tsmithjohnson (tsmithjohnson) wrote,


BRULAY, GEORGE PAUL (1839–1905). George Paul Brulay, planter, son of Ambroise and Eliza (Vernon) Brulay, was born on December 6, 1839, in

Paris, France  . He was educated at home and at local schools until he was fourteen, when he boarded a merchant vessel and was shipwrecked off Colombia. After being stranded in Cartagena,

he worked his way through the interior of the country for three years, then returned to Paris, where he worked for a commission merchant.

At eighteen he shipped out to

Tampa, Florida, and from there to

the Rio Grande valley of Texas. With his brother Arthur, Brulay opened a business handling merchandise between Matamoros and Monterrey by

mule caravans. They also used sailboats

Image result for sailboat

to deliver goods to coastal towns, and on one of these trips Arthur was lost at sea. In Brownsville Brulay operated a mercantile business under the firm name of Colon, Brulay, and Company until about 1876. On March 11, 1876, he married Marie E. Boesch; they had five children. In the early 1870s Brulay bought about 400 acres of land, which he named Rio Grande Plantation, east of Brownsville. He first planted

cotton and experimented with other produce, including  sugarcane.

He became a successful cane producer and built a mill, commissary, residences, a schoolhouse, and other buildings as the industry grew.


Old Brulay Plantation
Old Brulay Plantation is located in Texas
Old Brulay Plantation

Nearest city
Brownsville, Texas, U.S.

25°51′15″N 97°24′0″W / 25.85417°N 97.40000°WCoordinates:25°51′15″N 97°24′0″W / 25.85417°N 97.40000°W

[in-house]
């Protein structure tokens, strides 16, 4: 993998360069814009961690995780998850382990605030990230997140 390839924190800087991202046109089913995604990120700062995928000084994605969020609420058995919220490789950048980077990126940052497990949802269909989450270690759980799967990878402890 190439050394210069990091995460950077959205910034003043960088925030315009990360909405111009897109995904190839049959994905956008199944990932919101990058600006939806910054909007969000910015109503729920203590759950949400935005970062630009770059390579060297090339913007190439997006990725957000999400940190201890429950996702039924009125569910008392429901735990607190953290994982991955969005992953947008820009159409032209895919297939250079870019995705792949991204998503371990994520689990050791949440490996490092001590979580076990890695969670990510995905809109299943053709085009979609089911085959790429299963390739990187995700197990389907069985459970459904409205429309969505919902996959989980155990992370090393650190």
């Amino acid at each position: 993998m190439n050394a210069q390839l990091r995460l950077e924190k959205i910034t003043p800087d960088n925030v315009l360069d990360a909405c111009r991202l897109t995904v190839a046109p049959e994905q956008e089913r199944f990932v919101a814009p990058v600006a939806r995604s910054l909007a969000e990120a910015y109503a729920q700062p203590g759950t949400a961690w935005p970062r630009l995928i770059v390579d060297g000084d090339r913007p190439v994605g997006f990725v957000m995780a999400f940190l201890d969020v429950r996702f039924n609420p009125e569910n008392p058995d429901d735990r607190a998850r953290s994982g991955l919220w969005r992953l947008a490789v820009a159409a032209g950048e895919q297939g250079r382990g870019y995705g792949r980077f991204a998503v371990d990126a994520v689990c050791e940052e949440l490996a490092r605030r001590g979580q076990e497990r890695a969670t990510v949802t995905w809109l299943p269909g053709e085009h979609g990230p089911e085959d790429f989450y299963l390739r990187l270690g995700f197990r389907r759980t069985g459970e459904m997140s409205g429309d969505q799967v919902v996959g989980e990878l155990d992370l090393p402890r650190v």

5 acres (2.0 ha)


Built by
George N. Brulay

NRHP Reference #

Added to NRHP
October 10, 1975[2]

The Old Brulay Plantation is a Southern plantation with a historic mansion located in Brownsville, Texas, USA. It has been listed on the National Register of Historic Places since October 10, 1975.[2]


The plantation was established circa 1870 by George Paul Brulay, a French immigrant.[3] It was first a cotton plantation, followed by a sugar plantation.[3]
Because it was established after the American Civil War of 1861-1865,

the plantation never hired black slaves.[3]

When tariffs on Cuban sugar were removed c. 1910, the plantation closed down.[3] It was acquired by immigrants from Japan prior to World War I.[3]

The plantation was purchased by the Nye family in 1931.[3] By 2016, it still belonged to the same family.[3]


  1. Jump up^ National Park Service (2010-07-09). "National Register Information System". National Register of Historic Places. National Park Service.

  2. ^ Jump up to:a b "Old Brulay Plantation". National Park Service. Retrieved December 11, 2015.

  3. ^ Jump up to:a b c d e f g "U.S. History Students Visit Brulay plantation On Field Trip". The Brownsville Herald. Brownsville, Texas. August 1, 1976. p. 31. Retrieved December 11, 2015 – via Newspapers.com. open access publication – free to read


Small rail cars ran from the fields to the mills, and hundreds of laborers were employed. Brulay began irrigating his fields on one of the first irrigation permits on
the Rio Grande. The Brulay plantation home became a gathering place not only for local people but for state and foreign travelers as well. In 1891 the Brulay family also maintained a home in Brownsville. The sugarcane plantation was operated for several years after Brulay's death, on March 29, 1905. He was buried in Buena Vista Park, Brownsville.


W. H. Chatfield, The Twin Cities of the Border and the Country of the Lower Rio Grande(New Orleans: Brandao, 1893; rpt., Brownsville: Brownsville Historical Association, 1959). Lewis E. Daniell, Texas–The Country and Its Men (Austin?, 1924?).

Tags: 1400-1900s, 1901-1919, 2011-2019, african history/culture, american history/culture, austintexas, black american history/culture, texas history/culture

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